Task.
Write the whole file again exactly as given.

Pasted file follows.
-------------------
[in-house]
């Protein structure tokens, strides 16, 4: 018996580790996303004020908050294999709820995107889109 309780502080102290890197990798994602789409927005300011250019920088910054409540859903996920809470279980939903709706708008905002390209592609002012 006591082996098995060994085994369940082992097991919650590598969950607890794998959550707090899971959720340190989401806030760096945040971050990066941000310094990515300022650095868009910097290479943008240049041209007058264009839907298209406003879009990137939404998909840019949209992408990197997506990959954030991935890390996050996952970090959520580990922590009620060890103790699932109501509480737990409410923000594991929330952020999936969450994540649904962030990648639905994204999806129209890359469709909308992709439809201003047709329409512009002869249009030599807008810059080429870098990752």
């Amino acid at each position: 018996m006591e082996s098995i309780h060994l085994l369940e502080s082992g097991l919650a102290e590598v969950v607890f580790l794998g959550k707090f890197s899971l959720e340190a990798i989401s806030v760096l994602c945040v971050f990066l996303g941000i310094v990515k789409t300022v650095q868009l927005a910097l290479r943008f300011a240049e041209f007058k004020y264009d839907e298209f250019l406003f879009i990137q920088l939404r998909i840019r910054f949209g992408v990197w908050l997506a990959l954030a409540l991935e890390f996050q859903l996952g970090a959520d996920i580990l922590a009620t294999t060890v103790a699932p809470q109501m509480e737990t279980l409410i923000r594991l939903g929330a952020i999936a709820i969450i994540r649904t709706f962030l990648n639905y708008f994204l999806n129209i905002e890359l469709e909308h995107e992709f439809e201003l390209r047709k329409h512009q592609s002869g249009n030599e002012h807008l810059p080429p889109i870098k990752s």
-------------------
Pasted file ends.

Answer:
[in-house]
């Protein structure tokens, strides 16, 4: 018996580790996303004020908050294999709820995107889109 309780502080102290890197990798994602789409927005300011250019920088910054409540859903996920809470279980939903709706708008905002390209592609002012 006591082996098995060994085994369940082992097991919650590598969950607890794998959550707090899971959720340190989401806030760096945040971050990066941000310094990515300022650095868009910097290479943008240049041209007058264009839907298209406003879009990137939404998909840019949209992408990197997506990959954030991935890390996050996952970090959520580990922590009620060890103790699932109501509480737990409410923000594991929330952020999936969450994540649904962030990648639905994204999806129209890359469709909308992709439809201003047709329409512009002869249009030599807008810059080429870098990752």
């Amino acid at each position: 018996m006591e082996s098995i309780h060994l085994l369940e502080s082992g097991l919650a102290e590598v969950v607890f580790l794998g959550k707090f890197s899971l959720e340190a990798i989401s806030v760096l994602c945040v971050f990066l996303g941000i310094v990515k789409t300022v650095q868009l927005a910097l290479r943008f300011a240049e041209f007058k004020y264009d839907e298209f250019l406003f879009i990137q920088l939404r998909i840019r910054f949209g992408v990197w908050l997506a990959l954030a409540l991935e890390f996050q859903l996952g970090a959520d996920i580990l922590a009620t294999t060890v103790a699932p809470q109501m509480e737990t279980l409410i923000r594991l939903g929330a952020i999936a709820i969450i994540r649904t709706f962030l990648n639905y708008f994204l999806n129209i905002e890359l469709e909308h995107e992709f439809e201003l390209r047709k329409h512009q592609s002869g249009n030599e002012h807008l810059p080429p889109i870098k990752s």